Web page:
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MUST OF THE MUSTS:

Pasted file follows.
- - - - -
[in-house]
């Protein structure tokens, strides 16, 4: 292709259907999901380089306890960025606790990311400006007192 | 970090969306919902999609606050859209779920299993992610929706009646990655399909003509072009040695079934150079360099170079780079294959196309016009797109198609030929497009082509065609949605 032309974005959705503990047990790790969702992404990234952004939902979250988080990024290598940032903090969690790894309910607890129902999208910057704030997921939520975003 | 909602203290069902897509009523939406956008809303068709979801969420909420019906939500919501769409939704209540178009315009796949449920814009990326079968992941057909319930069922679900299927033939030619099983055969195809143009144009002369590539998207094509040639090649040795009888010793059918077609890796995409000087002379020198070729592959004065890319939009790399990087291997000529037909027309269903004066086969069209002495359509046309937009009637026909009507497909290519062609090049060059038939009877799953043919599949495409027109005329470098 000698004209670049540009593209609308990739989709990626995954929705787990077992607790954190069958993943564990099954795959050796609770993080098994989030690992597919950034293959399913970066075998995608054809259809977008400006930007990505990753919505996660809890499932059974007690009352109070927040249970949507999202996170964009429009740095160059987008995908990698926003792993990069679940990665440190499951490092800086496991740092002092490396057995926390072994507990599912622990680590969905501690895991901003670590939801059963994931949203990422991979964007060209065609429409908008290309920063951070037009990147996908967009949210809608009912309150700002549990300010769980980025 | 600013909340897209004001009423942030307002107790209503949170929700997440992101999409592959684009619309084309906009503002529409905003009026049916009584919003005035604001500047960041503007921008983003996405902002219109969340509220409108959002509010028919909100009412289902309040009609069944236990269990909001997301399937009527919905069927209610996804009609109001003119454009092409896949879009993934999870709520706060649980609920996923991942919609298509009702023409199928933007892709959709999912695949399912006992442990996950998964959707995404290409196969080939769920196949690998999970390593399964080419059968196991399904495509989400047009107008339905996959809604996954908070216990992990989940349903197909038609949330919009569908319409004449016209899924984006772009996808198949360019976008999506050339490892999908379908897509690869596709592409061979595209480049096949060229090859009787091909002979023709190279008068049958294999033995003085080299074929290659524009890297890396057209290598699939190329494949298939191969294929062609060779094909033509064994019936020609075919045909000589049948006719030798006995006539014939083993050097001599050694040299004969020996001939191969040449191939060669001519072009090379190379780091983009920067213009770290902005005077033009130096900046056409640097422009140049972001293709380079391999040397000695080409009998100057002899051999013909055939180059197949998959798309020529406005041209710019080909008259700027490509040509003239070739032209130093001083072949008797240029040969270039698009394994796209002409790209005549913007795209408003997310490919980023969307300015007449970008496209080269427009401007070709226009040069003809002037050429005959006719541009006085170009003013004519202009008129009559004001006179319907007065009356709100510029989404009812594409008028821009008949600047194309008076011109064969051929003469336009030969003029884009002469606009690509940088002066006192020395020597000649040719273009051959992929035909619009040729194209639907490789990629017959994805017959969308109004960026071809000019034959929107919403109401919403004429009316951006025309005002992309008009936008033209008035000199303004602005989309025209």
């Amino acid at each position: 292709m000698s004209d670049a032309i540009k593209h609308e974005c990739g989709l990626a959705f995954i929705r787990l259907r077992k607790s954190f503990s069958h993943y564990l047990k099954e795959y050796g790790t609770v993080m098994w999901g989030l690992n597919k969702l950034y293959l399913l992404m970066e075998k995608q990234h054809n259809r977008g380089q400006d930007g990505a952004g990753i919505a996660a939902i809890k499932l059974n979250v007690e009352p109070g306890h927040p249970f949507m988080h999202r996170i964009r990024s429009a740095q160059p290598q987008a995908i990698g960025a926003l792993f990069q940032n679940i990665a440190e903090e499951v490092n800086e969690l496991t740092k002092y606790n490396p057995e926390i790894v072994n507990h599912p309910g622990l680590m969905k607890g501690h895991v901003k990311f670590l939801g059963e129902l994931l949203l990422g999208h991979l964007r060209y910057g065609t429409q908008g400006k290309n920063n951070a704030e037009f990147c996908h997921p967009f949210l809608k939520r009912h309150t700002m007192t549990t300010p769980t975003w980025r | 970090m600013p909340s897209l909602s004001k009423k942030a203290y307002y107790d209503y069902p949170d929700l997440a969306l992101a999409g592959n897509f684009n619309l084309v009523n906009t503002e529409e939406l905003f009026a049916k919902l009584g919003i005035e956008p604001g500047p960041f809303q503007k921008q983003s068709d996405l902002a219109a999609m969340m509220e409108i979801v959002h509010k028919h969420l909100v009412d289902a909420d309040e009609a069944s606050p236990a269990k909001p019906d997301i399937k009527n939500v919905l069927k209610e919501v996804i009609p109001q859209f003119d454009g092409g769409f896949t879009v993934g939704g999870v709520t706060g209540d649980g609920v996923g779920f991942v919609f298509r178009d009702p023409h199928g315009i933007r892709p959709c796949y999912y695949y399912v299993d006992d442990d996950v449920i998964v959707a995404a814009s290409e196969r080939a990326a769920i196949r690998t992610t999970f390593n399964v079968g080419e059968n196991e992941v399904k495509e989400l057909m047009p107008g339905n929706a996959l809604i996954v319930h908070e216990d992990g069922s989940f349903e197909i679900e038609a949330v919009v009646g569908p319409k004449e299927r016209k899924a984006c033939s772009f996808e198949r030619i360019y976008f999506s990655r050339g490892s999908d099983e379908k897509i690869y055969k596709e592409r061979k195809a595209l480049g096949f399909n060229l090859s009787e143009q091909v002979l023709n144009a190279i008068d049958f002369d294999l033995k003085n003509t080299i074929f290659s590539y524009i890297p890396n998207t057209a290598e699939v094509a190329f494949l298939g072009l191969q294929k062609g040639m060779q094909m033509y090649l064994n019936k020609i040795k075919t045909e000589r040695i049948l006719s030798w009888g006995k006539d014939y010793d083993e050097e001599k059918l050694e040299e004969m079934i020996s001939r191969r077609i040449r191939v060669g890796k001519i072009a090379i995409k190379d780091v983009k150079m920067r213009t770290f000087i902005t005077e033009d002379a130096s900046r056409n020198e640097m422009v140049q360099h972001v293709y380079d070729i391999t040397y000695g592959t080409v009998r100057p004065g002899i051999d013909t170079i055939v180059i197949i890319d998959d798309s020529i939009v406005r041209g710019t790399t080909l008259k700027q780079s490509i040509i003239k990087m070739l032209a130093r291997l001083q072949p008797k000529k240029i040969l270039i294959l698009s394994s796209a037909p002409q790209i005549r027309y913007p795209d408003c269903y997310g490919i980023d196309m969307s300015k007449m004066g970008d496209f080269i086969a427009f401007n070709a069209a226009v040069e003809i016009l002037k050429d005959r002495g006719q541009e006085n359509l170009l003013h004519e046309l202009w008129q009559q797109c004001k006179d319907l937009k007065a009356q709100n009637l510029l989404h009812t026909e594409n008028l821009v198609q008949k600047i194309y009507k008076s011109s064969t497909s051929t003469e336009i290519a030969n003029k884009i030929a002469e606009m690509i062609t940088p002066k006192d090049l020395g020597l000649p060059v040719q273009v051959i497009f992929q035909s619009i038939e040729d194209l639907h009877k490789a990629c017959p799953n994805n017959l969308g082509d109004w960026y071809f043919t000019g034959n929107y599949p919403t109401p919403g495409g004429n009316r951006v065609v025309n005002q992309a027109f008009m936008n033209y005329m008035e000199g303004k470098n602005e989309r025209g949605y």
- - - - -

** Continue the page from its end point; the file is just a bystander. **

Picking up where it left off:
1. Looking forward to the next recession, and to the unwillingness of politicians to reserve fiscal space for fighting it, makes Keynes message more urgent than ever: Paul Krugman: Introduction to Keynes's General Theory https://delong.typepad.com/sdj/2006/03/krugmans_intro_.html: 'In the spring of 2005 a panel of “conservative scholars and policy leaders” was asked to identify the most dangerous books of the 19th and 20th centuries.... Charles Darwin and Betty Friedan ranked high on the list. But The General Theory of Employment, Interest, and Money did very well, too. In fact, John Maynard Keynes beat out V.I. Lenin and Frantz Fanon. Keynes, who declared in the book’s oft-quoted conclusion that “soon or late, it is ideas, not vested interests, which are dangerous for good or evil,” would probably have been pleased.... It’s probably safe to assume that the “conservative scholars and policy leaders” who pronounced The General Theory one of the most dangerous books of the past two centuries haven’t read it. But they’re sure it’s a leftist tract, a call for big government and high taxes.... The arrival of Keynesian economics in American classrooms was delayed by a nasty case of academic McCarthyism. The first introductory textbook to present Keynesian thinking, written by the Canadian economist Lorie Tarshis, was targeted by a right-wing pressure campaign aimed at university trustees. As a result of this campaign, many universities that had planned to adopt the book for their courses cancelled their orders, and sales of the book, which was initially very successful, collapsed. Professors at Yale University, to their credit, continued to assign the book; their reward was to be attacked by the young William F. Buckley for propounding “evil ideas.” But Keynes was no socialist—he came to save capitalism, not to bury it. And there’s a sense in which The General Theory was... a conservative book.... Keynes wrote during a time of mass unemployment, of waste and suffering on an incredible scale. A reasonable man might well have concluded that capitalism had failed, and that only... nationalization... could restore economic sanity.... Keynes argued that these failures had surprisingly narrow, technical causes... because Keynes saw the causes of mass unemployment as narrow and technical, he argued that the problem’s solution could also be narrow and technical: the system needed a new alternator, but there was no need to replace the whole car...